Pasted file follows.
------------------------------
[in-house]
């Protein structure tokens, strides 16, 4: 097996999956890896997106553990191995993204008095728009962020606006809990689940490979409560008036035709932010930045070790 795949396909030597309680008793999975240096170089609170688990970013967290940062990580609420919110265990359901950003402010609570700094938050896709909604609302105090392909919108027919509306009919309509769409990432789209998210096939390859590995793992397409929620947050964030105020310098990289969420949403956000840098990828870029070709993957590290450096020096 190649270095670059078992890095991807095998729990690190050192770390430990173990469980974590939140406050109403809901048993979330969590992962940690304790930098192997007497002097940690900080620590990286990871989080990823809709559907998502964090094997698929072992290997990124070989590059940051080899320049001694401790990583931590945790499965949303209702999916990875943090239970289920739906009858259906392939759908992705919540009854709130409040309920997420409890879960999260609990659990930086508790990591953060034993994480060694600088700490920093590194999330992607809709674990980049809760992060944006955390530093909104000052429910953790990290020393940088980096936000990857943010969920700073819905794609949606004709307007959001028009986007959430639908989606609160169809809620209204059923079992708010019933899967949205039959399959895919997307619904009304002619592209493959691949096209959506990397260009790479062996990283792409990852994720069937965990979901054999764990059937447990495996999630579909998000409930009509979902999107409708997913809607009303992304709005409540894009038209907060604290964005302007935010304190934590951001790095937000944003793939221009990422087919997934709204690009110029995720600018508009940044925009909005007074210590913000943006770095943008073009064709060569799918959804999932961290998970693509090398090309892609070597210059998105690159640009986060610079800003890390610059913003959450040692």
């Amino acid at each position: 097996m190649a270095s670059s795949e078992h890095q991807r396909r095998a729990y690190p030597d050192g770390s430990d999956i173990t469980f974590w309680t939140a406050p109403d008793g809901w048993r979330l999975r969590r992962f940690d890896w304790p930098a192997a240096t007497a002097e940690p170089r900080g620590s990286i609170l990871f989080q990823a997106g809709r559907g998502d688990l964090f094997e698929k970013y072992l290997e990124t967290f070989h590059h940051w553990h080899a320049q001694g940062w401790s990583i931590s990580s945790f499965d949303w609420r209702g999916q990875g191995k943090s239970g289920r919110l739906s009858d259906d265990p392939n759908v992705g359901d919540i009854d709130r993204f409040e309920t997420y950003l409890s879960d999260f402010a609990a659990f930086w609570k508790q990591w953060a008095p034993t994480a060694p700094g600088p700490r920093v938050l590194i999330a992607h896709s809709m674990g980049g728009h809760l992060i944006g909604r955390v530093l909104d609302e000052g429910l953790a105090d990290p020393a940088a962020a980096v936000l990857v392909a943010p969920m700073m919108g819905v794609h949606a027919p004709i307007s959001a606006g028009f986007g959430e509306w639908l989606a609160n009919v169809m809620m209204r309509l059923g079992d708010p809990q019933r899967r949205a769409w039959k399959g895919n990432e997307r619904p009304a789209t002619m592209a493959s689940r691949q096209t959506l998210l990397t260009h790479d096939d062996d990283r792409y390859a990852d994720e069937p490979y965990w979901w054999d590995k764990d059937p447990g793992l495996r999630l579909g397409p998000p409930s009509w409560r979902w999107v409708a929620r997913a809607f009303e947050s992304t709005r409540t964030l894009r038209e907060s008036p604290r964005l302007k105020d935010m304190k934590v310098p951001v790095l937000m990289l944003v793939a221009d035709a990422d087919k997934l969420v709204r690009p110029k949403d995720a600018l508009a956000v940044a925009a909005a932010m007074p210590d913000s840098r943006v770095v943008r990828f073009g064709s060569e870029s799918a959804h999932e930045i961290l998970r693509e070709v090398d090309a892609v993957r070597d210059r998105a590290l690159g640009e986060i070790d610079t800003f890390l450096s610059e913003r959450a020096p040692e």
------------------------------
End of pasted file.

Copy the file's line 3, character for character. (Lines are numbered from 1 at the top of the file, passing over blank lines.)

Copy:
């Amino acid at each position: 097996m190649a270095s670059s795949e078992h890095q991807r396909r095998a729990y690190p030597d050192g770390s430990d999956i173990t469980f974590w309680t939140a406050p109403d008793g809901w048993r979330l999975r969590r992962f940690d890896w304790p930098a192997a240096t007497a002097e940690p170089r900080g620590s990286i609170l990871f989080q990823a997106g809709r559907g998502d688990l964090f094997e698929k970013y072992l290997e990124t967290f070989h590059h940051w553990h080899a320049q001694g940062w401790s990583i931590s990580s945790f499965d949303w609420r209702g999916q990875g191995k943090s239970g289920r919110l739906s009858d259906d265990p392939n759908v992705g359901d919540i009854d709130r993204f409040e309920t997420y950003l409890s879960d999260f402010a609990a659990f930086w609570k508790q990591w953060a008095p034993t994480a060694p700094g600088p700490r920093v938050l590194i999330a992607h896709s809709m674990g980049g728009h809760l992060i944006g909604r955390v530093l909104d609302e000052g429910l953790a105090d990290p020393a940088a962020a980096v936000l990857v392909a943010p969920m700073m919108g819905v794609h949606a027919p004709i307007s959001a606006g028009f986007g959430e509306w639908l989606a609160n009919v169809m809620m209204r309509l059923g079992d708010p809990q019933r899967r949205a769409w039959k399959g895919n990432e997307r619904p009304a789209t002619m592209a493959s689940r691949q096209t959506l998210l990397t260009h790479d096939d062996d990283r792409y390859a990852d994720e069937p490979y965990w979901w054999d590995k764990d059937p447990g793992l495996r999630l579909g397409p998000p409930s009509w409560r979902w999107v409708a929620r997913a809607f009303e947050s992304t709005r409540t964030l894009r038209e907060s008036p604290r964005l302007k105020d935010m304190k934590v310098p951001v790095l937000m990289l944003v793939a221009d035709a990422d087919k997934l969420v709204r690009p110029k949403d995720a600018l508009a956000v940044a925009a909005a932010m007074p210590d913000s840098r943006v770095v943008r990828f073009g064709s060569e870029s799918a959804h999932e930045i961290l998970r693509e070709v090398d090309a892609v993957r070597d210059r998105a590290l690159g640009e986060i070790d610079t800003f890390l450096s610059e913003r959450a020096p040692e």